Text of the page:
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Destruction. Chaos. Heavy financial losses.

The G20 summit? No, the stock market.

With pessimism growing about the global economy and U.S. consumer confidence taking a big hit in June, stocks are suddenly about as appealing as a billy club in the head. That explains the renewed interest in bonds, which surged yesterday even as Canada's benchmark stock index plunged 343.17 points.

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"The flight-to-safety trade is back in vogue," declared David Rosenberg, chief economist and strategist at Gluskin Sheff + Associates.

So, with investors once again reaching for their safety blankets, today's Investor Clinic will answer your questions about fixed-income investments.

My wife and I just sold our cottage and we want to invest the money in GICs. Is there a website that provides GIC rates for the top five banks? - N.S.

Is there a website? Are you kidding me? There are tons of websites where you can find GIC rates, and not just for the big banks. You owe it to yourself to shop around - especially if you're going to be plunking down some serious coin - because the banks have some of the most miserly GIC rates around.

One site worth checking out - and we're being completely unbiased here, of course - is globeinvestor.com. From the main page, click on "markets," then "rates." You can then choose from short-term, long-term, registered and non-registered GIC rates. (Tip: Click on the column headings to sort rates in ascending or descending order.)

You can also get someone else to do the legwork for you.

David Trahair, chartered accountant, author and GIC investor, recommends using a deposit broker who can shop the marketplace on your behalf. "Even GICs can get complicated. That's why I'm a fan of finding an independent professional to help you through the maze," says the author of No Bull: How to Retire Well Without the Stock Market, Mutual Funds or Even an Investment Advisor.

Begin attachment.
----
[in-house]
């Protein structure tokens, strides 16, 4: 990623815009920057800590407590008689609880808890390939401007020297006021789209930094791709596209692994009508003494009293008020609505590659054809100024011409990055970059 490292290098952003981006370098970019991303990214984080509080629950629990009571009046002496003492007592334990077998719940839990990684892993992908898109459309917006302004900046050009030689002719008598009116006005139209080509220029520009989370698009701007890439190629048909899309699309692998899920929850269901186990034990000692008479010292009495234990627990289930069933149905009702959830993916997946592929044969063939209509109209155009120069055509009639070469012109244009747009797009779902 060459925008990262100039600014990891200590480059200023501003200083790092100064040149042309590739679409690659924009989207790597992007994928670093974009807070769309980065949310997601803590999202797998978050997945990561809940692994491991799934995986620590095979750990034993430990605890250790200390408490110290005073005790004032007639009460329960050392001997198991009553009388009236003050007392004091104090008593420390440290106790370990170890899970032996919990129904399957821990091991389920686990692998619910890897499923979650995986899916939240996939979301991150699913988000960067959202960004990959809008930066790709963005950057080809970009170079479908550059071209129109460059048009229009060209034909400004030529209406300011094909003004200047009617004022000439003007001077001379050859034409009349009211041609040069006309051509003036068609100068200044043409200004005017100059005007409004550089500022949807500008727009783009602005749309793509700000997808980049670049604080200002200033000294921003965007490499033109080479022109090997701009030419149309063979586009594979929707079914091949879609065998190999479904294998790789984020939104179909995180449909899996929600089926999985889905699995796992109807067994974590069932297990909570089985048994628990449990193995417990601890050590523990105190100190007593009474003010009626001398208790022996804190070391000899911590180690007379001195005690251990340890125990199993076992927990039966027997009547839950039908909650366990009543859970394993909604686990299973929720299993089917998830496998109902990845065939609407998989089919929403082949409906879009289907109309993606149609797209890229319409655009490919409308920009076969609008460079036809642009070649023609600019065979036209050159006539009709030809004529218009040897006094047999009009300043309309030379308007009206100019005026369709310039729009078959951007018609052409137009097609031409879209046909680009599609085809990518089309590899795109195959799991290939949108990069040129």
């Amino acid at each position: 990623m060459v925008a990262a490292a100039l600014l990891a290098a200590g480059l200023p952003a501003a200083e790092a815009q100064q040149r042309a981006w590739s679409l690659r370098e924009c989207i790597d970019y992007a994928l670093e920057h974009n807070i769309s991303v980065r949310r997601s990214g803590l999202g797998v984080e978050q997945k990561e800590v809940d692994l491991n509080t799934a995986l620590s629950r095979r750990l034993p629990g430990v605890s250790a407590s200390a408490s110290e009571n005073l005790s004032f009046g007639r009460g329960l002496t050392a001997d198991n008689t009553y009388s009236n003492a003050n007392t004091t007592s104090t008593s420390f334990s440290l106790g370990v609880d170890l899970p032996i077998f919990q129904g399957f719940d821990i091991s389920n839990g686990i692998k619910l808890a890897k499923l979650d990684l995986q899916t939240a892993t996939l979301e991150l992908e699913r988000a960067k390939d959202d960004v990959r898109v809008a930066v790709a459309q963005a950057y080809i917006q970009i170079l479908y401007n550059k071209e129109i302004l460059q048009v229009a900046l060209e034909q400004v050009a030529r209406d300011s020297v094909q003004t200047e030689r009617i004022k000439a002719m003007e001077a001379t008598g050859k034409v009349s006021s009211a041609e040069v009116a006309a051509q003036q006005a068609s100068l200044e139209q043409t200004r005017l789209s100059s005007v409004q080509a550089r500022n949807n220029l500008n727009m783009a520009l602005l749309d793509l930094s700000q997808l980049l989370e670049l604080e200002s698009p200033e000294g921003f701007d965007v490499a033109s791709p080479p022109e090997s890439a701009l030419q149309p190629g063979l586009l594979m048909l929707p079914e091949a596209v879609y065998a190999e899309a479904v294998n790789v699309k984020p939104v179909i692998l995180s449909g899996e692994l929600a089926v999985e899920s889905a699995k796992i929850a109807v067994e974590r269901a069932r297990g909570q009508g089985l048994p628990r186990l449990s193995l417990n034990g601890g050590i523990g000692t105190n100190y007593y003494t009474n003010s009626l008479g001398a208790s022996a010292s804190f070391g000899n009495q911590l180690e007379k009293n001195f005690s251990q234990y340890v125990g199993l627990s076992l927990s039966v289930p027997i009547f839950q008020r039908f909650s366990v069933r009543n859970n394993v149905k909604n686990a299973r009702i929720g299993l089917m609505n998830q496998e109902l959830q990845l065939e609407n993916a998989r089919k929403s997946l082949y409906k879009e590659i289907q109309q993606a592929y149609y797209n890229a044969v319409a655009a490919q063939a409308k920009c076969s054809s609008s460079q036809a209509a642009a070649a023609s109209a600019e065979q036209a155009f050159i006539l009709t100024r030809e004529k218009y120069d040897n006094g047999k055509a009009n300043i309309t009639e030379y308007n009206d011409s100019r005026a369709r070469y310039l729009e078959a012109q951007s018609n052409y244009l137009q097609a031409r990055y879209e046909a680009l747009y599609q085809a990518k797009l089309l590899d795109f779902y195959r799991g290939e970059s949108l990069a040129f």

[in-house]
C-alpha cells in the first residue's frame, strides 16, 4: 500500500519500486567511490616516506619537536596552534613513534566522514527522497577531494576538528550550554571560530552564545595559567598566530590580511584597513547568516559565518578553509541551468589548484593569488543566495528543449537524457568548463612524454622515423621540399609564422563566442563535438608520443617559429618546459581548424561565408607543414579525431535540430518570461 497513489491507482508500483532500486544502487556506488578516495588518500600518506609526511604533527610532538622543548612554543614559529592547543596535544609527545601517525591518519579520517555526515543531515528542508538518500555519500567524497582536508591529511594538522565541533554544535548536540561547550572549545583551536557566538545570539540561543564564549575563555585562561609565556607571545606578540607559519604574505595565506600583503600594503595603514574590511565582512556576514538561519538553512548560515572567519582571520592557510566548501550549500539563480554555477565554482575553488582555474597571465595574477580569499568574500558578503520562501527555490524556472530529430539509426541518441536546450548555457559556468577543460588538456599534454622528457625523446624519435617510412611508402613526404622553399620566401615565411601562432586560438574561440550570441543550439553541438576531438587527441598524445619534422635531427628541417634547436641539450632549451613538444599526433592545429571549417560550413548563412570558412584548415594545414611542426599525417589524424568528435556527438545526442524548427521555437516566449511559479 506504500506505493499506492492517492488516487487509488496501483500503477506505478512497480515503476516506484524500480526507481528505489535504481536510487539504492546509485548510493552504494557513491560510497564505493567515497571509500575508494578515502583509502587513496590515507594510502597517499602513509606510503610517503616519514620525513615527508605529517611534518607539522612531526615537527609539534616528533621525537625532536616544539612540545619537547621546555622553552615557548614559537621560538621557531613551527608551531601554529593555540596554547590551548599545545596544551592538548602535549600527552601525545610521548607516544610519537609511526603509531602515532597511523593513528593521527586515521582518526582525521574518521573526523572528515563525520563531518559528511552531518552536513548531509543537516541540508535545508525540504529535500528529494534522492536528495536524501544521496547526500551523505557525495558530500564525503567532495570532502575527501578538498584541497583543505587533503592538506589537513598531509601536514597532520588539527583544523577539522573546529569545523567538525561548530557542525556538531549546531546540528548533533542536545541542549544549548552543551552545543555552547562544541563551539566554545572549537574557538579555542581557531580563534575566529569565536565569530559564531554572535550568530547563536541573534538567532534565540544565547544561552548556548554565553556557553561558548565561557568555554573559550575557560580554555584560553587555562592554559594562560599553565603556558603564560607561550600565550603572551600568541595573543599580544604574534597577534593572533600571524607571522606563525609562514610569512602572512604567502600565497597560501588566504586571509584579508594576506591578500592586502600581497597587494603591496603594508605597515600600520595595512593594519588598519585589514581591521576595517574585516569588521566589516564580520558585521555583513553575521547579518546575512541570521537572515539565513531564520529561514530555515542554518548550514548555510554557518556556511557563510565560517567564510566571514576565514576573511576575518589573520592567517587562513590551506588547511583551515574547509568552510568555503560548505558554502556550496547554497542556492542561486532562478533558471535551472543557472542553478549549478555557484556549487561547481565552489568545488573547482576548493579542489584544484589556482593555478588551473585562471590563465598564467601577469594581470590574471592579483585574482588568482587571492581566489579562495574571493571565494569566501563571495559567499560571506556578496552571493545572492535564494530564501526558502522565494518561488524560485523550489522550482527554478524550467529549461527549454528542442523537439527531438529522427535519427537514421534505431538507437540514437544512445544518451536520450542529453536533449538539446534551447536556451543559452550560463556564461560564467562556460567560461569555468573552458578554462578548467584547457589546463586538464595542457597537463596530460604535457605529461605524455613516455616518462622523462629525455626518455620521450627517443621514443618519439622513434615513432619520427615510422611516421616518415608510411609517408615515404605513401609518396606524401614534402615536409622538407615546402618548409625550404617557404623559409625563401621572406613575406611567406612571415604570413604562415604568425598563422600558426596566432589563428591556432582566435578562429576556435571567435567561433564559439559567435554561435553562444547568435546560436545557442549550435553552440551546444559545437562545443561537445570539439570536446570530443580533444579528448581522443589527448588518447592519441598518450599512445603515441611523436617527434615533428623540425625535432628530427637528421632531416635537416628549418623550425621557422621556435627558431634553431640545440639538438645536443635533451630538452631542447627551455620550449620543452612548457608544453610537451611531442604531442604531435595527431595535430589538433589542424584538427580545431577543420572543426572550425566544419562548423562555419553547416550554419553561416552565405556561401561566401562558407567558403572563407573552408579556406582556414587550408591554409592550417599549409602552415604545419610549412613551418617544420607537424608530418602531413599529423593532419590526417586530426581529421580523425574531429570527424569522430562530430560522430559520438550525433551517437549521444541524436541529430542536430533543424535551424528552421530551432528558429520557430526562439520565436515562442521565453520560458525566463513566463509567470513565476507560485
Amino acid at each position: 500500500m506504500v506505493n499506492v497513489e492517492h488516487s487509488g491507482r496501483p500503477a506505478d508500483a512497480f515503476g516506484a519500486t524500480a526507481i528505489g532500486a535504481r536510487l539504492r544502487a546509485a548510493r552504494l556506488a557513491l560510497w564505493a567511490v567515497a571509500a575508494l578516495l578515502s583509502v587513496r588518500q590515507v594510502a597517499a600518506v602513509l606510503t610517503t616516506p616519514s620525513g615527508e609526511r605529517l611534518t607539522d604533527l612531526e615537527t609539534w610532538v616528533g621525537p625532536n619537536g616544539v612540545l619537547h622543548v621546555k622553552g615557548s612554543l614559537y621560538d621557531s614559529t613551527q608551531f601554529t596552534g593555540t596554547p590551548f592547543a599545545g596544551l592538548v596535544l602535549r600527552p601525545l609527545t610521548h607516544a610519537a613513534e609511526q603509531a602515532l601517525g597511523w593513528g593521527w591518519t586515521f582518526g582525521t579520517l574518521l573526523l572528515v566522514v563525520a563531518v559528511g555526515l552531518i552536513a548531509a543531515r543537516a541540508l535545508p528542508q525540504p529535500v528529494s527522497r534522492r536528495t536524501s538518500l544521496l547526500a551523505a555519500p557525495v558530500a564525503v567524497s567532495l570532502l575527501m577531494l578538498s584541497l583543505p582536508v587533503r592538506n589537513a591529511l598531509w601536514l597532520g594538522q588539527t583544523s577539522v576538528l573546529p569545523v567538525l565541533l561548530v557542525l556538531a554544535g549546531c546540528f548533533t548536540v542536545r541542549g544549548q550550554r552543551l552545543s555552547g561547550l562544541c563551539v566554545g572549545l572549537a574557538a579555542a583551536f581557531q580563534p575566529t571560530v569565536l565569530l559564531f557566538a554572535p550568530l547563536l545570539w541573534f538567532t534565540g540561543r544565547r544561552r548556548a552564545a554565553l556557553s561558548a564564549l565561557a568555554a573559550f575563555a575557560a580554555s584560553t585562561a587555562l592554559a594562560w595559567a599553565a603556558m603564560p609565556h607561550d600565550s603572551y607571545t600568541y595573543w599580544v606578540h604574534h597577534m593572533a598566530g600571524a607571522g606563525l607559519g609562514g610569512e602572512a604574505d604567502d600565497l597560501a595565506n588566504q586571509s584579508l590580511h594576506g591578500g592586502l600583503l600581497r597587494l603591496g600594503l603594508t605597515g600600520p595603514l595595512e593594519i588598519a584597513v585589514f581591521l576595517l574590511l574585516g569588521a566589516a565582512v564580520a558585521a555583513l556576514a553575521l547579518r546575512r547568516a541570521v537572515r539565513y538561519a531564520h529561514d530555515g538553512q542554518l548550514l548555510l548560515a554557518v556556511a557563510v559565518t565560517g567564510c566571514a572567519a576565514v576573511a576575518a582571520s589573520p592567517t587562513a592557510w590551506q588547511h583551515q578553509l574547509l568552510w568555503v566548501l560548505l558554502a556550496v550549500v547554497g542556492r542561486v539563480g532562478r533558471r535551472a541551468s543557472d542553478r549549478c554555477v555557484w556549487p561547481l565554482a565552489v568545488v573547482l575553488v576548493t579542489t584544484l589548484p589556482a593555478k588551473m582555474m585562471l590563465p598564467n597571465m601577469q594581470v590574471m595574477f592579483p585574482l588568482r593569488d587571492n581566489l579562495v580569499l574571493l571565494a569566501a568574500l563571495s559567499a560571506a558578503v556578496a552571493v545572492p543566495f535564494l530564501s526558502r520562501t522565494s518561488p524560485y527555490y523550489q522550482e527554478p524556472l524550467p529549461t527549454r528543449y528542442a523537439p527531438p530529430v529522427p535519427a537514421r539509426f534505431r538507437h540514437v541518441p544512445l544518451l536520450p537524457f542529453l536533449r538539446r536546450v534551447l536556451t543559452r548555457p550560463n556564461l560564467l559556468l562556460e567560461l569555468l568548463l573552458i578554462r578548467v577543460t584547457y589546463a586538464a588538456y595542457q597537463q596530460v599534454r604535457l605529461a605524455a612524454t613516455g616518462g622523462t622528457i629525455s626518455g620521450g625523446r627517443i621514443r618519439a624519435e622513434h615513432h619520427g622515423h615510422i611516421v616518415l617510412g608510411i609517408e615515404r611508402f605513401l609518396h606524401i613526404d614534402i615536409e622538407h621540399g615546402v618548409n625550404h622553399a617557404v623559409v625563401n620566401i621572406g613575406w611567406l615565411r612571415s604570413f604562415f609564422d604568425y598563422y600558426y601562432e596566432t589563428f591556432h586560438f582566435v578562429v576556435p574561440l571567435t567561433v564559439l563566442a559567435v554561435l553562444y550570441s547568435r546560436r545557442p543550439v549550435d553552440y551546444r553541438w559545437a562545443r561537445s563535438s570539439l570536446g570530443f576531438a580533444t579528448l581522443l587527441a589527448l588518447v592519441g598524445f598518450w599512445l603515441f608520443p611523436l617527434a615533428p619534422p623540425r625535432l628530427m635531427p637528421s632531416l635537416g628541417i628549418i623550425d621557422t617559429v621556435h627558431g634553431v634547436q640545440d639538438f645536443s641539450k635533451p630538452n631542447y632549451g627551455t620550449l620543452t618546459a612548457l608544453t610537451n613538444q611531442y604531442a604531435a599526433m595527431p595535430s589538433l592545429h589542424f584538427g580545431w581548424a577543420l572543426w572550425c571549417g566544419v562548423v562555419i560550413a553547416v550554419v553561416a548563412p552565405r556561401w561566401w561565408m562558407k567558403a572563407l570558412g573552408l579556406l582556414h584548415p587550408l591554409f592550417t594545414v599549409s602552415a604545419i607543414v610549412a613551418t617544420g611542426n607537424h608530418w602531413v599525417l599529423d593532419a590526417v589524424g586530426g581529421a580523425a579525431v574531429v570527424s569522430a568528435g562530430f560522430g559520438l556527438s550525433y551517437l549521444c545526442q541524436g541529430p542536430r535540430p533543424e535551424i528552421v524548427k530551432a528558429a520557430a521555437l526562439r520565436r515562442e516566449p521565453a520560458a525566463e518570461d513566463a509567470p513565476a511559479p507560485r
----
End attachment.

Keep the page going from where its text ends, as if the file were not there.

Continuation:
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More about GICs:

  • Why GICs are better than stocks
  • In praise of a much maligned investment
  • Trifling GIC rates? Try a broker
  • Tricks for getting higher GIC rates
  • Buy GICs. Only GICs.


For a list of deposit brokers by province, visit the Registered Deposit Brokers Association website at rdba.ca and click on "directory." Deposit broker websites are also a good source for GIC quotes. At fiscalagents.com, for instance, you can click inside the main GIC box to see what rates are being offered by individual financial institutions.

You'll notice that GIC rates at the big banks are often a full point or more below those at other institutions. Yet many investors take whatever the bank offers.

That's a big mistake, Mr. Trahair says. The banks' posted rates are just a starting point for negotiation. He recommends you take a printout of GIC rates from other institutions and ask if the bank can match them.

"The more money you've got, the better bargaining position you're in," he says.

Government bond yields are lower than GIC rates. So why would an investor choose bonds over GICs? -V.S.

You're right that government bonds pay less than many GICs. The benchmark two-year Government of Canada bond, for instance, was yielding 1.4 per cent yesterday, compared with 2.5 per cent or more for some two-year GICs. The risks are the same, however, given that bonds are backed by the federal government, and GICs of five years or less are protected by the Canada Deposit Insurance Corp. up to $100,000 (see cdic.ca to make sure you're covered).

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So why would anyone choose a government bond?

"The main thing is liquidity," says James Hymas, president of Hymas Investment Management in Toronto.

With most GICs (cashable GICs being the major exception), you agree to lock in your money for a certain period. In exchange, you earn a higher return. Bonds can be sold at any time, but you earn a lower return.

"I don't really recommend GICs at the best of times because of the liquidity issue," he says.



Investor Education: Bonds

  • How can I diversify the bonds I buy?
  • How do strip bonds, index bonds, and real return bonds work?
  • How do bonds work?
  • What are savings bonds?
  • Seven steps to buy stocks and bonds


Another advantage of bonds is that you can pledge them as collateral for a loan. You can use GICs as collateral, but usually only with the financial institution that issued them, says Brian Smith, president and chief executive officer of the Registered Deposit Brokers Association.

In rare circumstances, an investor might be able to sell or transfer a GIC, but financial institutions are reluctant to allow such transactions. "I have seen it done, but not for many, many years," he says.

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Transferable GICs used to be more common, but are rare nowadays. One exception is when the registered owner dies, in which case early redemption is permitted.

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